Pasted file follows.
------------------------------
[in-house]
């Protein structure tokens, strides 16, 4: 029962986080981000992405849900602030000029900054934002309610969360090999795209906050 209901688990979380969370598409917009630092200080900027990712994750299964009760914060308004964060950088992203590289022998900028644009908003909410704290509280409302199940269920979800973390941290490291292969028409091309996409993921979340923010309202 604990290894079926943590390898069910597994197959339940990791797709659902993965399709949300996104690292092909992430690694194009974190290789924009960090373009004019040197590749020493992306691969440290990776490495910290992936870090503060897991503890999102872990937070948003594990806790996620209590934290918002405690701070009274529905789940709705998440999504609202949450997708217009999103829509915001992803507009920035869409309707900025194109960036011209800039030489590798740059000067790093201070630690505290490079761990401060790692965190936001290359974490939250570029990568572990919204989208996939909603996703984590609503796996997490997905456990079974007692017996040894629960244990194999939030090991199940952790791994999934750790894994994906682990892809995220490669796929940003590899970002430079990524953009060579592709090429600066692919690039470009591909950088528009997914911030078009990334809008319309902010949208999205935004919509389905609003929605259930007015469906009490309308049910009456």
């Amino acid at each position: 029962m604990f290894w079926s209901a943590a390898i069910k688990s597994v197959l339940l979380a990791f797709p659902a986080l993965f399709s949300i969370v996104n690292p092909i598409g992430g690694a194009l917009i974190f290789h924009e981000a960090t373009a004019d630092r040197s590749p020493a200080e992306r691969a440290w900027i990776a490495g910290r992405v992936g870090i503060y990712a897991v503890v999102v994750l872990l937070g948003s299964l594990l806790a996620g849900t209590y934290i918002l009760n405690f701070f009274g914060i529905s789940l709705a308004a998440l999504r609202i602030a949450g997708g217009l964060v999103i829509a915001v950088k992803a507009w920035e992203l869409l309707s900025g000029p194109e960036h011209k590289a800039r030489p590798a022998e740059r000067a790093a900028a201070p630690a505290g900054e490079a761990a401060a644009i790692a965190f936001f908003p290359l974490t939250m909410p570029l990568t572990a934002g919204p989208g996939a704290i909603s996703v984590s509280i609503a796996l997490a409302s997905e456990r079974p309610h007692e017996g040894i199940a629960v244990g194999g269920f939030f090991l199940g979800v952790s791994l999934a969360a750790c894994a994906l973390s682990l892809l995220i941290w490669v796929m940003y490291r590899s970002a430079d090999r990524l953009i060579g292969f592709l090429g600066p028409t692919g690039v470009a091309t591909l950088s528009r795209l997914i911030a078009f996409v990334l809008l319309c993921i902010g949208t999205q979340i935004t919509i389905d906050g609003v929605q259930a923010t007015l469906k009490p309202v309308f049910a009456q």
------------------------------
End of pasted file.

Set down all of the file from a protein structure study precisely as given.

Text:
[in-house]
């Protein structure tokens, strides 16, 4: 029962986080981000992405849900602030000029900054934002309610969360090999795209906050 209901688990979380969370598409917009630092200080900027990712994750299964009760914060308004964060950088992203590289022998900028644009908003909410704290509280409302199940269920979800973390941290490291292969028409091309996409993921979340923010309202 604990290894079926943590390898069910597994197959339940990791797709659902993965399709949300996104690292092909992430690694194009974190290789924009960090373009004019040197590749020493992306691969440290990776490495910290992936870090503060897991503890999102872990937070948003594990806790996620209590934290918002405690701070009274529905789940709705998440999504609202949450997708217009999103829509915001992803507009920035869409309707900025194109960036011209800039030489590798740059000067790093201070630690505290490079761990401060790692965190936001290359974490939250570029990568572990919204989208996939909603996703984590609503796996997490997905456990079974007692017996040894629960244990194999939030090991199940952790791994999934750790894994994906682990892809995220490669796929940003590899970002430079990524953009060579592709090429600066692919690039470009591909950088528009997914911030078009990334809008319309902010949208999205935004919509389905609003929605259930007015469906009490309308049910009456």
């Amino acid at each position: 029962m604990f290894w079926s209901a943590a390898i069910k688990s597994v197959l339940l979380a990791f797709p659902a986080l993965f399709s949300i969370v996104n690292p092909i598409g992430g690694a194009l917009i974190f290789h924009e981000a960090t373009a004019d630092r040197s590749p020493a200080e992306r691969a440290w900027i990776a490495g910290r992405v992936g870090i503060y990712a897991v503890v999102v994750l872990l937070g948003s299964l594990l806790a996620g849900t209590y934290i918002l009760n405690f701070f009274g914060i529905s789940l709705a308004a998440l999504r609202i602030a949450g997708g217009l964060v999103i829509a915001v950088k992803a507009w920035e992203l869409l309707s900025g000029p194109e960036h011209k590289a800039r030489p590798a022998e740059r000067a790093a900028a201070p630690a505290g900054e490079a761990a401060a644009i790692a965190f936001f908003p290359l974490t939250m909410p570029l990568t572990a934002g919204p989208g996939a704290i909603s996703v984590s509280i609503a796996l997490a409302s997905e456990r079974p309610h007692e017996g040894i199940a629960v244990g194999g269920f939030f090991l199940g979800v952790s791994l999934a969360a750790c894994a994906l973390s682990l892809l995220i941290w490669v796929m940003y490291r590899s970002a430079d090999r990524l953009i060579g292969f592709l090429g600066p028409t692919g690039v470009a091309t591909l950088s528009r795209l997914i911030a078009f996409v990334l809008l319309c993921i902010g949208t999205q979340i935004t919509i389905d906050g609003v929605q259930a923010t007015l469906k009490p309202v309308f049910a009456q």